By Karen Garcia
Staff Writer at LA Times
Responding to consumer complaints about auto insurance coverage, the state insurance commissioner said Thursday that insurers could face penalties for creating unlawful barriers for California drivers.
Ricardo Lara issued a bulletin to auto insurers, reminding them that they cannot change their policies’ terms and rates without formally filing for state review and approval. The bulletin also reminded companies that they must offer coverage to all motorists in California who meet the state’s legal definition of “Good Drivers.”
“These alleged passive-aggressive tactics by insurance companies to slow down drivers’ access to coverage are unacceptable, dangerous, and will not be tolerated,” Lara said in a statement. “I am taking action today to ensure these insurance companies are acting according to the law and giving drivers the coverage they are paying for at the rate they qualify for. We will continue to monitor the situation and take any and all steps necessary to protect California consumers.”
The commissioner acted in response to numerous complaints the department received about insurers imposing requirements that are not allowed by state law, including Proposition 103, the 1988 ballot measure that regulated property and casualty insurance sold in California. Issuing the bulletin, the department said, makes the legal requirements clear to insurers and “sets the stage for future enforcement actions, if warranted.”
Frustrated by state regulations, a number of insurers have limited the new policies their agents can sell in California. And for California drivers who already have policies, the challenge for many has been a sharp increase in premiums when they renew.
California drivers are now running into speed bumps to coverage because insurers say they were hurt by Lara’s pandemic-related orders, including those requiring partial refunds to policyholders who were driving less and denying approval for rate increases through most of 2022.
Big-name insurers have been saying for months that they “can’t get the rates they need from the state Department of Insurance,” said Mike D’Arelli, executive director of American Agents Alliance, a national association of independent insurance agents and brokers.
The companies complained they were losing money despite being profitable as recently as 2022, according to Department of Insurance market share data.
The complaints that reached Lara’s desk include claims that some auto insurers may not be offering “Good Driver” discounts to those who qualify. According to the department, California law requires insurers to offer a policy with such a discount to any driver who’s held a license for the last three years, has no more than one point on their driving record and was not principally at fault in a motor vehicle accident that resulted in bodily injury or death.
Consumers also have complained about “having to complete unnecessarily lengthy and/or confusing questionnaires, verify employment or school information, respond to physically mailed questionnaires despite applicants electing to receive documents electronically, provide information regarding excluded drivers living at the same address, and/or submit copies of applicants’ utility bills, vehicle registrations, and/or photos of driver’s licenses or vehicles, among other examples,” the department said Thursday.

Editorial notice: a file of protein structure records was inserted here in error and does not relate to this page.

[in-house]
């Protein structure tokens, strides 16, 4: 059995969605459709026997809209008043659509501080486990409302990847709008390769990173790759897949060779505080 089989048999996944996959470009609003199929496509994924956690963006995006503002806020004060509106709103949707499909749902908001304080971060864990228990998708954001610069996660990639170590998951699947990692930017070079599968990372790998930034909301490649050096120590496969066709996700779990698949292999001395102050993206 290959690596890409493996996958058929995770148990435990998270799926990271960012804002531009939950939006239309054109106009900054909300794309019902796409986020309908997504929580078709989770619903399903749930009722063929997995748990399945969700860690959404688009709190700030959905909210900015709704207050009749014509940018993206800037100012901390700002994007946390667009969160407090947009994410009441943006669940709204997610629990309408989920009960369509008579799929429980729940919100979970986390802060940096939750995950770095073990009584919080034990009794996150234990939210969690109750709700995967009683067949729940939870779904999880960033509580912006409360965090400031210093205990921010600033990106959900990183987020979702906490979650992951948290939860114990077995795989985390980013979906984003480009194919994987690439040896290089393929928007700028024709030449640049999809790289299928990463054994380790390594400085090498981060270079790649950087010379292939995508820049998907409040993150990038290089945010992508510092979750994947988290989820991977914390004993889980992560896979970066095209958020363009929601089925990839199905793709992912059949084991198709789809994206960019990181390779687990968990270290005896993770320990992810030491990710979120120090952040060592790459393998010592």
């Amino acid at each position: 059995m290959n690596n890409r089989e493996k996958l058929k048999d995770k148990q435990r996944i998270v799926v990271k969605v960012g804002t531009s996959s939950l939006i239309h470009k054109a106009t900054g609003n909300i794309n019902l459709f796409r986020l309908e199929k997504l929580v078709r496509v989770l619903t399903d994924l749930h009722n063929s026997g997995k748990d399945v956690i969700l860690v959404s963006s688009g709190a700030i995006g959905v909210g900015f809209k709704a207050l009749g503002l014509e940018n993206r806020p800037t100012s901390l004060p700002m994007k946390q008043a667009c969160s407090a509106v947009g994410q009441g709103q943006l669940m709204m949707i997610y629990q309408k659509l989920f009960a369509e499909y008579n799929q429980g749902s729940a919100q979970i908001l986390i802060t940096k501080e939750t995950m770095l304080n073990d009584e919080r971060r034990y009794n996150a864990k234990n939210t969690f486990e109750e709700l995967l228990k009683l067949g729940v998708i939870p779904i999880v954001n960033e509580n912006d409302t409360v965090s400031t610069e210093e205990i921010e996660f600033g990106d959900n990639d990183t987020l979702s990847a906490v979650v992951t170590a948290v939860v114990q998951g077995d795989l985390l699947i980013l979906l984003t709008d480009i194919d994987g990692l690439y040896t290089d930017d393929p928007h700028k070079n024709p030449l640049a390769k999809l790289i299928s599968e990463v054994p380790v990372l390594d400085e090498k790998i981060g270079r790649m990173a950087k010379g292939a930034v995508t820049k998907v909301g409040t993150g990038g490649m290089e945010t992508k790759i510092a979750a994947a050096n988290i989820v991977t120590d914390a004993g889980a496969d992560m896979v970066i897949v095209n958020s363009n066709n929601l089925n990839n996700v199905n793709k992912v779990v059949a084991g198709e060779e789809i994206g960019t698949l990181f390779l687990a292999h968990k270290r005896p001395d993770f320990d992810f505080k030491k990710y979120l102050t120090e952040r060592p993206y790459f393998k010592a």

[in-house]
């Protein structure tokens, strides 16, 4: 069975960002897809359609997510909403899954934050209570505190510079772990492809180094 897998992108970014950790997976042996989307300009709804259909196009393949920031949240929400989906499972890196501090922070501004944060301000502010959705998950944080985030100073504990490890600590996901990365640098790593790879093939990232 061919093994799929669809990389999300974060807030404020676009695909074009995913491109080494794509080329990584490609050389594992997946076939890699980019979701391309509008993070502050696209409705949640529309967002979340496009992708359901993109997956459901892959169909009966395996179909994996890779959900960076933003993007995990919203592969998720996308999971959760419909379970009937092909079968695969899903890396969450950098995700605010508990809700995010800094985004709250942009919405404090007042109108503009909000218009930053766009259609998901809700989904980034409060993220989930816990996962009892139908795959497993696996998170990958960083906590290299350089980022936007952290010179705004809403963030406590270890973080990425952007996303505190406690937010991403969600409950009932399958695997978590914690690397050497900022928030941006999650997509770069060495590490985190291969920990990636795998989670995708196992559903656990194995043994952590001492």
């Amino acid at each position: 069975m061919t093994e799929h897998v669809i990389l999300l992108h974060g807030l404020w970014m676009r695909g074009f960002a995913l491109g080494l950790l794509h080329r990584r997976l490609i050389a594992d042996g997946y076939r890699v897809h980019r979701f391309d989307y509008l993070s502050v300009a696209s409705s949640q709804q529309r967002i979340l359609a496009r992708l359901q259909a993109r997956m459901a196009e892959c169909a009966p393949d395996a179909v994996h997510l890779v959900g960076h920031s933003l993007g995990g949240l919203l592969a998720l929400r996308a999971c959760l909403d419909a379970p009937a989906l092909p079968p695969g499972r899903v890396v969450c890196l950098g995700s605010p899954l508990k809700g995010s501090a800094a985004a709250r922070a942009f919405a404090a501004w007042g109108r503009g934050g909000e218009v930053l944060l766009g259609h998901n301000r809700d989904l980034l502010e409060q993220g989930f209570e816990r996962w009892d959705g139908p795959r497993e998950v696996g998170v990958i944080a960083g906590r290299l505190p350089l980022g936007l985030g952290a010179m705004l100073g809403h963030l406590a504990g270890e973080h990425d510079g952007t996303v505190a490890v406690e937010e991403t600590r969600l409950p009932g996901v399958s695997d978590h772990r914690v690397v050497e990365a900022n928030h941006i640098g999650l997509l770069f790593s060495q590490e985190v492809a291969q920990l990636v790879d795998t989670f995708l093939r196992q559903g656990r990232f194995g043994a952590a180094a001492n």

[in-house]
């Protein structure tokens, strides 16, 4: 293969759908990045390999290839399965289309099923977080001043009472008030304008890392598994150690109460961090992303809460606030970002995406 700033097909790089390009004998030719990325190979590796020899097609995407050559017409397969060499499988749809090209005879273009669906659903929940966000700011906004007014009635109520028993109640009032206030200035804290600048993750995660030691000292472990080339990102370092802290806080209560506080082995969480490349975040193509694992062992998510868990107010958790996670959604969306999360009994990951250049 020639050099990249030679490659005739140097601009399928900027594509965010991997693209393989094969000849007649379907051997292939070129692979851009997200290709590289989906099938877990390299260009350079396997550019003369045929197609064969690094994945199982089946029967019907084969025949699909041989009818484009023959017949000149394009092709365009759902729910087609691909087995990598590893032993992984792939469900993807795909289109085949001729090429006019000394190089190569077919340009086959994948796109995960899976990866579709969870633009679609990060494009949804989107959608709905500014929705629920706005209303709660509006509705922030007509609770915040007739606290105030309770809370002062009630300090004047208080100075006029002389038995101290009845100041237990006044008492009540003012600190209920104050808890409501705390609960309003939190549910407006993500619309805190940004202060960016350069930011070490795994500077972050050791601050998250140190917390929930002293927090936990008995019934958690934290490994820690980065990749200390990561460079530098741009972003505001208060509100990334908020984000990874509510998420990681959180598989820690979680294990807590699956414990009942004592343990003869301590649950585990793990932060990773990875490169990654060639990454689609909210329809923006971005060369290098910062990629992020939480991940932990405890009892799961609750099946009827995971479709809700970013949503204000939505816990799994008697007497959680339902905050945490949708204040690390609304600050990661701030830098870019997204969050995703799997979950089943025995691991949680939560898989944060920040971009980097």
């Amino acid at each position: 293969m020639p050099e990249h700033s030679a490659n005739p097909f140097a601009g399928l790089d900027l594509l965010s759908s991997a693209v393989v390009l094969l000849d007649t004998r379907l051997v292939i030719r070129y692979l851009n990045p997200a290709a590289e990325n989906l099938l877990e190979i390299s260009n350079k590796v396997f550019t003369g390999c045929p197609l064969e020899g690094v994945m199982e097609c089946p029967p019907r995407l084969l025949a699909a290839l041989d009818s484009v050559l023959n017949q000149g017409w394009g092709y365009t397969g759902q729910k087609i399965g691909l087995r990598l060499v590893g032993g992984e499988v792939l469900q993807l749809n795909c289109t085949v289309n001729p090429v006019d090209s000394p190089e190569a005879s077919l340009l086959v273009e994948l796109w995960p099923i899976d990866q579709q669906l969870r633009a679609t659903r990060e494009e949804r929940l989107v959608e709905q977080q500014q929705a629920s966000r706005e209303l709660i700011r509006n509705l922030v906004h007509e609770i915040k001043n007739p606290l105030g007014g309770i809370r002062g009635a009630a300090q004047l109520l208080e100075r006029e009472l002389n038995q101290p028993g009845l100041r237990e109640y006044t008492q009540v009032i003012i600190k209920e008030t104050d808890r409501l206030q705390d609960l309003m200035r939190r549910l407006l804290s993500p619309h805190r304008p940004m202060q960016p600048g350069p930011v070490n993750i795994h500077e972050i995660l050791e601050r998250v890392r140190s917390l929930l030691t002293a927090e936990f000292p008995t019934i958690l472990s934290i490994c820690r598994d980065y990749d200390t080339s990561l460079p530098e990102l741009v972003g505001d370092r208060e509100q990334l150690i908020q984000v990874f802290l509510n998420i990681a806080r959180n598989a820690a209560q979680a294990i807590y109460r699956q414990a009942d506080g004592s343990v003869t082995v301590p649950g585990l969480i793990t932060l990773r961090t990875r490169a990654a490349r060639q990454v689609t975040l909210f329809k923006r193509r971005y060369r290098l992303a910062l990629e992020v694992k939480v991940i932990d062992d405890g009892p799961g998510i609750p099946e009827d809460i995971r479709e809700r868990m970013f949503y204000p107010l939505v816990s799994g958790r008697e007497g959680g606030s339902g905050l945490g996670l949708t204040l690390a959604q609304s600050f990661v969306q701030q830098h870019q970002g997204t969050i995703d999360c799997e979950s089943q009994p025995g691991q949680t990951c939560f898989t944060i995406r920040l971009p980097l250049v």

These barriers in many cases “discourage, inhibit or delay” motorists from completing an application for insurance, especially in a timely manner, the department said.
In addition to the requirement to offer coverage to good drivers, the bulletin issued by Lara highlights the limits on what insurers can demand from applicants. “The Insurance Commissioner may initiate administrative enforcement actions and/or seek penalties against any and all insurers failing to offer and sell automobile insurance to all qualified Good Drivers,” the bulletin states.
The bulletin also reiterates that, under Proposition 103, auto insurers in California are required to submit complete rate applications to the insurance commissioner for review and approval “any time they seek to implement new, or changes to existing, programs, coverages, rates, rating factors, underwriting guidelines, rating rules, forms, and fees, or make any other changes that may have a rate impact,” even if they think there won’t be any impact, according to the Department of Insurance.
“An insurer’s failure to file proposed underwriting guidelines prior to implementing the proposed guideline may result in an administrative enforcement action against the insurer leading to restitution and/or penalties,” the bulletin says.
Proposition 103 gave the insurance commissioner the power to review property and casualty insurance premiums before they go into effect, known as a “prior approval” system. It also sharply limited the factors insurers could consider when setting rates, requiring that they show data connecting each factor to their risk of loss. The goal was to prevent insurers from setting discriminatory premiums that didn’t reflect a driver’s potential for claims. Prior to the law, insurance companies weren’t regulated.
If a requested premium increase exceeds 7%, the commissioner makes an independent determination of the allowable rate change based on data provided by the insurance company. Proposition 103 also allows consumer advocates and other third parties to intervene with their own analyses and arguments.